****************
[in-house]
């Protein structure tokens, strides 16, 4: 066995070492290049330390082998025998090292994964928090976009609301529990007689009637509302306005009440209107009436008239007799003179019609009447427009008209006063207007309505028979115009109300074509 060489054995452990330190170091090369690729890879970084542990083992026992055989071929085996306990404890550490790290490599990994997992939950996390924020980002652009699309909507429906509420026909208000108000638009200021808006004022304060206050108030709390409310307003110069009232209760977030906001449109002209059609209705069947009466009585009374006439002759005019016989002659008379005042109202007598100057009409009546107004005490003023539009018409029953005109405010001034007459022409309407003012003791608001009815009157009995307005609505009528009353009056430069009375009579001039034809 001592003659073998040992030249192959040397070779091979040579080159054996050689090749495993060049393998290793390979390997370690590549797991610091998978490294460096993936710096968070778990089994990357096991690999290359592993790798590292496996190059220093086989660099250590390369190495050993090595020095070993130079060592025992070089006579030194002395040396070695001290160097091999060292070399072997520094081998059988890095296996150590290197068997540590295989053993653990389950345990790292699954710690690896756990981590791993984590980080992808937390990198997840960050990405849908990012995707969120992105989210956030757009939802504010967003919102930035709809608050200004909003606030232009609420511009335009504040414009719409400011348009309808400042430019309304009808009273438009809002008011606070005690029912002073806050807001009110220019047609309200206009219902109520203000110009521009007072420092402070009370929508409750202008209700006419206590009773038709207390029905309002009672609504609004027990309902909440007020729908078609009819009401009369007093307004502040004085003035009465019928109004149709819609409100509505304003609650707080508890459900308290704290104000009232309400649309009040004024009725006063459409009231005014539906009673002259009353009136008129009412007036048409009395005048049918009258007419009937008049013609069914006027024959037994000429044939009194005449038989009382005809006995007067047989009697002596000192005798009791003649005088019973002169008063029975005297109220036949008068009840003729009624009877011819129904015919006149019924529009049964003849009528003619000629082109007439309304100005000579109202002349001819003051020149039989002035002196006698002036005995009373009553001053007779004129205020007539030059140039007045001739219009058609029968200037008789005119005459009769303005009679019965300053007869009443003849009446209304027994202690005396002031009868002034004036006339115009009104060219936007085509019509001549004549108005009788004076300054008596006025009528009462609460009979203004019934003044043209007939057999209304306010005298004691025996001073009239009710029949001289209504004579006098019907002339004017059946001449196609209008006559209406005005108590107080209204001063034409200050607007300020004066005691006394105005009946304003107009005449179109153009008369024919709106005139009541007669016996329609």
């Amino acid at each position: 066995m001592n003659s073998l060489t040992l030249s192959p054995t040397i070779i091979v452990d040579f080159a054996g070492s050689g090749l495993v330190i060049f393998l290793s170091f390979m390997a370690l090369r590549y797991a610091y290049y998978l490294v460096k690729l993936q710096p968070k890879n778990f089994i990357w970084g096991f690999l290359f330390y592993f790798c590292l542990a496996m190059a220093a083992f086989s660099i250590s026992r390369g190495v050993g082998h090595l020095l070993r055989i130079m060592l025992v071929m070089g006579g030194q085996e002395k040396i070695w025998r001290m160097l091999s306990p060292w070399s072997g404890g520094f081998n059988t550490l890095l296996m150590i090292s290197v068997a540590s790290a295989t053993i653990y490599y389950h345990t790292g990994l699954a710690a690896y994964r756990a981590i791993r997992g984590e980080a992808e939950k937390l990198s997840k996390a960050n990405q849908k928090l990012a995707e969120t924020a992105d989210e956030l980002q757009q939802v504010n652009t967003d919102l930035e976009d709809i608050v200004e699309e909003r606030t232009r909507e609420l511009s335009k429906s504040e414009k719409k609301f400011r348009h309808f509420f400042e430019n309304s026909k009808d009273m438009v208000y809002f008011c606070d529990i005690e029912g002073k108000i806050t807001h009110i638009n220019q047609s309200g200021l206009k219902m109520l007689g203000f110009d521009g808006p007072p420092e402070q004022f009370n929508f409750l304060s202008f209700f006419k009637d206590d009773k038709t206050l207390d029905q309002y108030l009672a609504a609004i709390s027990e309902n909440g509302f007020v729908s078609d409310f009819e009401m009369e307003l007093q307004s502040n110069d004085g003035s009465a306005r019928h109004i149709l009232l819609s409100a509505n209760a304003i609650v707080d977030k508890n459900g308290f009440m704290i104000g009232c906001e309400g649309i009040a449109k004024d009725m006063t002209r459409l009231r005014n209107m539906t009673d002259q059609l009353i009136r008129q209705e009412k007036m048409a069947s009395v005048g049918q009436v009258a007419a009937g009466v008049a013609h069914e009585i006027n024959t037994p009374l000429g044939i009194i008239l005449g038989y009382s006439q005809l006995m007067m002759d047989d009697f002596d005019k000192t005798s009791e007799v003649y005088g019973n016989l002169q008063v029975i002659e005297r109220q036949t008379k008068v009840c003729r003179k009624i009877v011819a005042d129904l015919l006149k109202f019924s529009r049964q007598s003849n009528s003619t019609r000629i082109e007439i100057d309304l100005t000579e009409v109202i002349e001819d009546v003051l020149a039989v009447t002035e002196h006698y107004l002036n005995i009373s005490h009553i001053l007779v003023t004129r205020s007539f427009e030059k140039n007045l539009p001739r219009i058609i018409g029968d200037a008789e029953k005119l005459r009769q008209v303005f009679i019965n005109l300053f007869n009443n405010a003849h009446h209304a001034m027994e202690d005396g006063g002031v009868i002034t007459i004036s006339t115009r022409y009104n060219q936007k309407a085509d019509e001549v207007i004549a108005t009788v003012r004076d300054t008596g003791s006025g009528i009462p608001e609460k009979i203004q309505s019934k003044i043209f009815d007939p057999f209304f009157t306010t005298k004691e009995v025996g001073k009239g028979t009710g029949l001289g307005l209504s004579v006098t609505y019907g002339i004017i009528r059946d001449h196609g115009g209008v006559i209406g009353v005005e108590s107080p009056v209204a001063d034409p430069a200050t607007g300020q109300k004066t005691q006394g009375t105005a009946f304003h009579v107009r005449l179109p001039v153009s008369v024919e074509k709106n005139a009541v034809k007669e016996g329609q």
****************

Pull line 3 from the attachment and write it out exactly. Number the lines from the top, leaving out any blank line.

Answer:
């Amino acid at each position: 066995m001592n003659s073998l060489t040992l030249s192959p054995t040397i070779i091979v452990d040579f080159a054996g070492s050689g090749l495993v330190i060049f393998l290793s170091f390979m390997a370690l090369r590549y797991a610091y290049y998978l490294v460096k690729l993936q710096p968070k890879n778990f089994i990357w970084g096991f690999l290359f330390y592993f790798c590292l542990a496996m190059a220093a083992f086989s660099i250590s026992r390369g190495v050993g082998h090595l020095l070993r055989i130079m060592l025992v071929m070089g006579g030194q085996e002395k040396i070695w025998r001290m160097l091999s306990p060292w070399s072997g404890g520094f081998n059988t550490l890095l296996m150590i090292s290197v068997a540590s790290a295989t053993i653990y490599y389950h345990t790292g990994l699954a710690a690896y994964r756990a981590i791993r997992g984590e980080a992808e939950k937390l990198s997840k996390a960050n990405q849908k928090l990012a995707e969120t924020a992105d989210e956030l980002q757009q939802v504010n652009t967003d919102l930035e976009d709809i608050v200004e699309e909003r606030t232009r909507e609420l511009s335009k429906s504040e414009k719409k609301f400011r348009h309808f509420f400042e430019n309304s026909k009808d009273m438009v208000y809002f008011c606070d529990i005690e029912g002073k108000i806050t807001h009110i638009n220019q047609s309200g200021l206009k219902m109520l007689g203000f110009d521009g808006p007072p420092e402070q004022f009370n929508f409750l304060s202008f209700f006419k009637d206590d009773k038709t206050l207390d029905q309002y108030l009672a609504a609004i709390s027990e309902n909440g509302f007020v729908s078609d409310f009819e009401m009369e307003l007093q307004s502040n110069d004085g003035s009465a306005r019928h109004i149709l009232l819609s409100a509505n209760a304003i609650v707080d977030k508890n459900g308290f009440m704290i104000g009232c906001e309400g649309i009040a449109k004024d009725m006063t002209r459409l009231r005014n209107m539906t009673d002259q059609l009353i009136r008129q209705e009412k007036m048409a069947s009395v005048g049918q009436v009258a007419a009937g009466v008049a013609h069914e009585i006027n024959t037994p009374l000429g044939i009194i008239l005449g038989y009382s006439q005809l006995m007067m002759d047989d009697f002596d005019k000192t005798s009791e007799v003649y005088g019973n016989l002169q008063v029975i002659e005297r109220q036949t008379k008068v009840c003729r003179k009624i009877v011819a005042d129904l015919l006149k109202f019924s529009r049964q007598s003849n009528s003619t019609r000629i082109e007439i100057d309304l100005t000579e009409v109202i002349e001819d009546v003051l020149a039989v009447t002035e002196h006698y107004l002036n005995i009373s005490h009553i001053l007779v003023t004129r205020s007539f427009e030059k140039n007045l539009p001739r219009i058609i018409g029968d200037a008789e029953k005119l005459r009769q008209v303005f009679i019965n005109l300053f007869n009443n405010a003849h009446h209304a001034m027994e202690d005396g006063g002031v009868i002034t007459i004036s006339t115009r022409y009104n060219q936007k309407a085509d019509e001549v207007i004549a108005t009788v003012r004076d300054t008596g003791s006025g009528i009462p608001e609460k009979i203004q309505s019934k003044i043209f009815d007939p057999f209304f009157t306010t005298k004691e009995v025996g001073k009239g028979t009710g029949l001289g307005l209504s004579v006098t609505y019907g002339i004017i009528r059946d001449h196609g115009g209008v006559i209406g009353v005005e108590s107080p009056v209204a001063d034409p430069a200050t607007g300020q109300k004066t005691q006394g009375t105005a009946f304003h009579v107009r005449l179109p001039v153009s008369v024919e074509k709106n005139a009541v034809k007669e016996g329609q």